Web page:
The origin of the yard measure is uncertain. It may have derived from the old English unit of tax assessment called the yardland, which was equal to 1/4 hide or about 30 acres. It may also have derived from the old English unit of surveying called the rod, which was equal to 1/4 chain or about 16 (1/2) feet.

The word “yard” comes from the old English word “gerd” or “gyrd”, which meant a branch, a staff or a measuring rod. The word “yard” was first used to describe this length in William Langland’s poem Piers Plowman in the late 14th century.

The first official standard for the yard was established by King Henry I of England in the early 12th century. He ordered that the yard should be equal to the length of his arm from the tip of his nose to the end of his thumb.

The yard was also used in other countries, such as Scotland, Ireland, France and Spain, with slight variations in length. For example, the Scottish yard was equal to 37 inches, the Irish yard was equal to 40 inches, the French yard was equal to 39.37 inches and the Spanish yard was equal to 32.38 inches.

The yard underwent several changes and refinements over the centuries, until it was finally standardized as 0.9144 meter in 1959 by an international agreement between the United States, the United Kingdom, Canada, Australia, New Zealand and South Africa.

Example Conversions of Yard to Other Units

Here are some example conversions of yard to other units of length:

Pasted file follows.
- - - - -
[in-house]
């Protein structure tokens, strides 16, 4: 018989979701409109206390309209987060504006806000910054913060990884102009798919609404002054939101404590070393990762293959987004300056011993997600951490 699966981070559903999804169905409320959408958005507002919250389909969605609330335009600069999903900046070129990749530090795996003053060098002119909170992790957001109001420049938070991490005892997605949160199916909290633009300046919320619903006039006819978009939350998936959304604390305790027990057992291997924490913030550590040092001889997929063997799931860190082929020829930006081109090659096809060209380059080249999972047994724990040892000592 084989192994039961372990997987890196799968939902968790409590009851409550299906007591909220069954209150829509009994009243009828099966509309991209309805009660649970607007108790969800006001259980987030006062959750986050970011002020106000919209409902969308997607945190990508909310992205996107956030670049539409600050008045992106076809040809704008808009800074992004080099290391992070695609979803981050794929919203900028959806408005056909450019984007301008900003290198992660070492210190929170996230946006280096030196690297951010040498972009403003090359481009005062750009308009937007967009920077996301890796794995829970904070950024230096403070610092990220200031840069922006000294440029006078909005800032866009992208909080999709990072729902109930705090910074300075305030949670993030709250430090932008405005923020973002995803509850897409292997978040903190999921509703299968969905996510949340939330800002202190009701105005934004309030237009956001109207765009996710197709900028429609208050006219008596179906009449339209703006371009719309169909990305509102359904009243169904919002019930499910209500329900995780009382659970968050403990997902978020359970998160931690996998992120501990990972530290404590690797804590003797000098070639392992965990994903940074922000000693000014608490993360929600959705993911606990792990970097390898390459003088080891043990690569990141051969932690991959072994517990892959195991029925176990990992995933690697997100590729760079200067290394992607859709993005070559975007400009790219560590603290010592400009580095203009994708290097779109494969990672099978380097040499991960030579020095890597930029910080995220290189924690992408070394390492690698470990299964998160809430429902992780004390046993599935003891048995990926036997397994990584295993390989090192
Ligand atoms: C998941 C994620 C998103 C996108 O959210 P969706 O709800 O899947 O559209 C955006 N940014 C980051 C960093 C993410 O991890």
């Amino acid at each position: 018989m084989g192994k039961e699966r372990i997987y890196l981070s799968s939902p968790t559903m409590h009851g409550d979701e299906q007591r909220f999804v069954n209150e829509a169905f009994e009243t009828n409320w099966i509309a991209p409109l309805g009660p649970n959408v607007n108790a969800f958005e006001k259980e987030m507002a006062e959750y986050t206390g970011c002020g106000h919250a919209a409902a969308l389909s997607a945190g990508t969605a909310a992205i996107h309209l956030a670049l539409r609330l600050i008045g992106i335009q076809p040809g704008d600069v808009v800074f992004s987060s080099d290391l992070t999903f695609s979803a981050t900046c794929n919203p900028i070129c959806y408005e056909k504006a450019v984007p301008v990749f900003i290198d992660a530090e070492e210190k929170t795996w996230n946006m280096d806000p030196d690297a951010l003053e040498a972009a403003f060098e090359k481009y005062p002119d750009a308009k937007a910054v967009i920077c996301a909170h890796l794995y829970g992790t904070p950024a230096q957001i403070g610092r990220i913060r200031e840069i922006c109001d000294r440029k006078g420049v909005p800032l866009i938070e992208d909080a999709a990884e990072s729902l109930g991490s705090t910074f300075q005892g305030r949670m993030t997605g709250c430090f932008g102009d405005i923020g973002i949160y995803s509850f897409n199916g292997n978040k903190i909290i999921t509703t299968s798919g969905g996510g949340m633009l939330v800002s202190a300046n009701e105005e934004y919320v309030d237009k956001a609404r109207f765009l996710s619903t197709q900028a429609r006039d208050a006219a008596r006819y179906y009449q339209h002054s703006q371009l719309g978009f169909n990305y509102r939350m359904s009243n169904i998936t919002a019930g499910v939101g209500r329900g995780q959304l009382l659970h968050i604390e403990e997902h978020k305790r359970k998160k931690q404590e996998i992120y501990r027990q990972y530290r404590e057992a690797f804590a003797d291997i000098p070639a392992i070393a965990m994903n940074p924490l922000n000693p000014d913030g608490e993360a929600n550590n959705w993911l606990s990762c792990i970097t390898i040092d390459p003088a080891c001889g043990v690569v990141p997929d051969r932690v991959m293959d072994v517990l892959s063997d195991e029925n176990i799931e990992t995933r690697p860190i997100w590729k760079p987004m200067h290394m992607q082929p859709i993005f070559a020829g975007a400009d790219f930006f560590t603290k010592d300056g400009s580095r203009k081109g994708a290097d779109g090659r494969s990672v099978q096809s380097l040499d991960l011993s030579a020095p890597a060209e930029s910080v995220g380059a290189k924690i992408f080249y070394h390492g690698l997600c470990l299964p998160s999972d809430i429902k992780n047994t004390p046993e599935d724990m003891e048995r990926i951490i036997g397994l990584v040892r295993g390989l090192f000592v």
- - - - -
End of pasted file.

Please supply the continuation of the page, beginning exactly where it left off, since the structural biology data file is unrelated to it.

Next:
• 1 yd = 3 ft
• 1 yd = 36 in
• 1 yd = 0.9144 m
• 1 yd = 91.44 cm
• 1 yd = 914.4 mm
• 1 yd = 1/1093.6133 km
The yard is equal to 36 inches or 3 feet.

League: A Unit of Length

The league is an old unit of length that was common in Europe and Latin America, but is no longer official in any nation. It was derived from an ancient Celtic unit and adopted by the Romans. It was the distance a person or a horse could walk in about one hour, usually about 3 to 5 kilometers. The league varied in length from 2.4 to 4.6 statute miles in different regions.

In this article, we will explore the definition, history, usage and conversion of the league as a unit of length.

Definition of the League

The league is a unit of length that is equal to 3 miles or 4.8 kilometers in the English-speaking countries. However, the word league often refers to the Spanish, Portuguese or French league, which have different values.

The Spanish league was originally defined as 5,000 varas (a Spanish yard), about 2.6 miles or 4.2 kilometers. The Portuguese league was also 5,000 varas, but the vara was slightly longer, making the league about 2.7 miles or 4.4 kilometers. The French league was based on the nautical mile and was equal to 3 nautical miles or 5.6 kilometers.

The league is not a standard unit and has no symbol.

History of the League

The origin of the league as a unit of length can be traced back to ancient times, when it was used as a measure of distance based on the human or animal pace. The word league comes from the Latin word leuga, which was derived from the Celtic word leuca. It referred to the distance that could be covered by a person or a horse in one hour.

The league was used by the Romans, who defined it as one and a half Roman miles (7,500 Roman feet or 2.2 kilometers). The Roman league was also called leuga Gallica (the Gaulish league) or leuga Germanica (the Germanic league), depending on the region.